Campaigners win fight to save Weymouth Pavilion after councillors pave way for takeover (From Dorset Echo)
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Campaigners win fight to save Weymouth Pavilion after councillors pave way for takeover
CAMPAIGNERS fighting to save Weymouth Pavilion are delighted after councillors paved the way for them to take over the theatre.
While there is more discussion ahead, the decision could effectively save the much-loved Pavilion from demolition and enable the community to take it off the council’s hands.
The decision by Weymouth and Portland Borough Council’s management committee yesterday was a recommendation and the full council will have the final say on February 21.
Councillors heard the Pavilion would close as planned at the end of May and could remain shut for a time while a tendering process goes on and legal matters are thrashed out.
At the forefront of the tendering process will be the Save the Pavilion group which wants to run it as a not-for-profit community interest company and develop it as an arts, performance and workshop space. It’s the only group to express an interest in taking over the Pavilion and is supported by many organisations which use it plus the 1,000-strong Friends of the Pavilion.
Phil Say of Save the Pavilion, who had urged councillors to ‘give the community a chance’, said afterwards he was ‘pleased and excited’ – and urged the community to get behind it. He added: “It’s now ours for the taking. The preferred option has been suggested and the ball is now in our court.
“Assuming we’re successful, the council will set criteria which we’ll have to comply with.
“What we desperately want to avoid is a lengthy closure of the Pavilion.”
Closing and demolishing the Pavilion was proposed as it is costing the council too much.
Councillors invited expressions of interest and were faced yesterday with future options, including demolition and turning it into a car park at a cost of £500,000.
Members voted unanimously to initiate a tendering process to lease the Pavilion with criteria supporting community use.
Some pressed for this process to start immediately after February 21 but were told criteria would have to be agreed at a meeting in April, allowing officers time to work out details.
Finance and assets spokesman Peter Chapman reminded members there were ‘critical’ cost pressures for the council to consider including government grant reduction, a commitment to carry out further harbour work and increased maintenance costs at the Pavilion if it kept it going.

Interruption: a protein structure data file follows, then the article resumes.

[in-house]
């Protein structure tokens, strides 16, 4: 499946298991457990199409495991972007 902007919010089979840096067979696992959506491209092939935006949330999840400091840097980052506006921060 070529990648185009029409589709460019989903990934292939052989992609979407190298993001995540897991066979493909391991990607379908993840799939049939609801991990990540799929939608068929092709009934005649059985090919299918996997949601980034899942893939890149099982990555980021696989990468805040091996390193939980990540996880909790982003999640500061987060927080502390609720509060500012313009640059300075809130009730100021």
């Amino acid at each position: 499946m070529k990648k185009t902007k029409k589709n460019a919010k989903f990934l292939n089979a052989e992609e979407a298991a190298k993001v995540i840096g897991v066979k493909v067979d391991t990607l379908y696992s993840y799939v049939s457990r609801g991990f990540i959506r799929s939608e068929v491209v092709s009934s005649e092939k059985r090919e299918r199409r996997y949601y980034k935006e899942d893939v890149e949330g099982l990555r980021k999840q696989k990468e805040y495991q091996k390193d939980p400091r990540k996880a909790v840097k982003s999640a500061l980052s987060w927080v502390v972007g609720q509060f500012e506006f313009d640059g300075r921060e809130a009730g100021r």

He said a community group running the Pavilion would have access to grants but would need to increase revenue and build up volunteers.
Committee chairman Mike Goodman said it would be wrong to talk about the implications for Pavilion staff at this stage, especially as many of them attended the meeting.
The Pavilion employs 14 full and part-time staff plus other casual workers. Save the Pavilion’s proposal envisages a few new paid posts being created.
Leisure and tourism spokesman Ian Bruce said he would do all he could to support the community proposal but he hoped others would come forward too, including businesses.
“It needs a complete community effort,” Coun Bruce said.
l Councillors also recommended a number of other proposals including a reduction of £100,000 in the CCTV budget, closing the TIC and funding further harbour walls work.
Passionate supporters speak with one voice
COUNCILLORS heard from a range of speakers in support of the Pavilion.
Cathy Page-Nash from the Friends of the Pavilion said it would be ‘criminal’ to demolish the Pavilion which she described as Weymouth’s only cultural asset.
“If you’re not interested in running it, turn it over to the people who care,” she said.
Mrs Page-Nash said demolition would cost more than retaining it.
Brian Crump, whose father Harold organised variety shows at the Pavilion, said Weymouth’s Olympic legacy would be forgotten if the Pavilion were to be demolished as people would remember that more.
Alderman Peter Rendall said: “I speak to a lot of staff who have been there for a long time and are extremely loyal and hard-working, and it appears no-one has spoken to them about how they will be affected.”
He added: “God forbid you go along with demolition, it would be sacrilege.”
Catherine Dunford complained she had received few replies to a letter she sent to councillors.
She added: “We’re proud of the Pavilion and don’t want to see Weymouth degenerate any further.”
Former engineer Gerald Mabb claimed the cost of demolition would be far greater than £500,000 and Mick Burt questioned the Pavilion finances and requested the accounts for the last three years be reviewed.